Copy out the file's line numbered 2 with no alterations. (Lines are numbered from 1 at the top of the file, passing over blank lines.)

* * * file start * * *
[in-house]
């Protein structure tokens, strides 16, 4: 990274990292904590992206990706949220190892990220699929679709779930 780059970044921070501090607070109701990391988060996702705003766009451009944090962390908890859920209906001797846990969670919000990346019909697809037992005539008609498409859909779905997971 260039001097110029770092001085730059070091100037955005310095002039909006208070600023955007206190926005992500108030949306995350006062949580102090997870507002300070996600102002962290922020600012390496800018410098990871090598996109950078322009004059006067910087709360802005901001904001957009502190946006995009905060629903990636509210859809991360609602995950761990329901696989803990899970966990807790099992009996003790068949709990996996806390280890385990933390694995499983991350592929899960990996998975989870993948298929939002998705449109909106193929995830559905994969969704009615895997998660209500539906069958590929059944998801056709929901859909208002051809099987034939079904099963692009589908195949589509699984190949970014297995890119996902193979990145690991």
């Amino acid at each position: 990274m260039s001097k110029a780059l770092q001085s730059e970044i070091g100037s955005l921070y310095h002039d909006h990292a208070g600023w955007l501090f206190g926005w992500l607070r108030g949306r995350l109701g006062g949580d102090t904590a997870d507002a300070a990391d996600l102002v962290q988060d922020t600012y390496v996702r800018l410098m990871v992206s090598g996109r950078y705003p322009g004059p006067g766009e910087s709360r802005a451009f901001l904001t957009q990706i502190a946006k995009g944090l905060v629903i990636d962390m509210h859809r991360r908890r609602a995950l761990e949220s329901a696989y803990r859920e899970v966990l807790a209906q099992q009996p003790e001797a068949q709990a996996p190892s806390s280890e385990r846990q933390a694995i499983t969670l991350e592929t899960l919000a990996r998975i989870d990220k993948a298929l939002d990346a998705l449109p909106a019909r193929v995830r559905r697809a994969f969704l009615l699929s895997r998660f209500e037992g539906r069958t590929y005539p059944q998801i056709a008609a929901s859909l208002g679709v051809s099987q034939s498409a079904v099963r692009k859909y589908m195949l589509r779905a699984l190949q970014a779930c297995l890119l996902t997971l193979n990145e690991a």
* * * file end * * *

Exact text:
């Protein structure tokens, strides 16, 4: 990274990292904590992206990706949220190892990220699929679709779930 780059970044921070501090607070109701990391988060996702705003766009451009944090962390908890859920209906001797846990969670919000990346019909697809037992005539008609498409859909779905997971 260039001097110029770092001085730059070091100037955005310095002039909006208070600023955007206190926005992500108030949306995350006062949580102090997870507002300070996600102002962290922020600012390496800018410098990871090598996109950078322009004059006067910087709360802005901001904001957009502190946006995009905060629903990636509210859809991360609602995950761990329901696989803990899970966990807790099992009996003790068949709990996996806390280890385990933390694995499983991350592929899960990996998975989870993948298929939002998705449109909106193929995830559905994969969704009615895997998660209500539906069958590929059944998801056709929901859909208002051809099987034939079904099963692009589908195949589509699984190949970014297995890119996902193979990145690991």